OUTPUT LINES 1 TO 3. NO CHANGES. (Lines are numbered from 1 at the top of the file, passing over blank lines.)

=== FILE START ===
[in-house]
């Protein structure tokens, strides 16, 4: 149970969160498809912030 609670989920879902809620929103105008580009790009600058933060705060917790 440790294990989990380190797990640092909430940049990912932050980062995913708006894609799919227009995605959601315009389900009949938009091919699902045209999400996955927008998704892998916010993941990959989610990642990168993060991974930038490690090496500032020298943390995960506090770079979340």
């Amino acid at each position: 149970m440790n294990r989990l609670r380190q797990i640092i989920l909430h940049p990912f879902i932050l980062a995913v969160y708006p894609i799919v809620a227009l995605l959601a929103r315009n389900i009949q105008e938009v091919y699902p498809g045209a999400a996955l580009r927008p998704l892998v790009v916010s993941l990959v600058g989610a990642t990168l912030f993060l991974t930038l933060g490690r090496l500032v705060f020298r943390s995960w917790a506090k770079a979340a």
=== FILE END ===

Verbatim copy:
[in-house]
């Protein structure tokens, strides 16, 4: 149970969160498809912030 609670989920879902809620929103105008580009790009600058933060705060917790 440790294990989990380190797990640092909430940049990912932050980062995913708006894609799919227009995605959601315009389900009949938009091919699902045209999400996955927008998704892998916010993941990959989610990642990168993060991974930038490690090496500032020298943390995960506090770079979340």
């Amino acid at each position: 149970m440790n294990r989990l609670r380190q797990i640092i989920l909430h940049p990912f879902i932050l980062a995913v969160y708006p894609i799919v809620a227009l995605l959601a929103r315009n389900i009949q105008e938009v091919y699902p498809g045209a999400a996955l580009r927008p998704l892998v790009v916010s993941l990959v600058g989610a990642t990168l912030f993060l991974t930038l933060g490690r090496l500032v705060f020298r943390s995960w917790a506090k770079a979340a």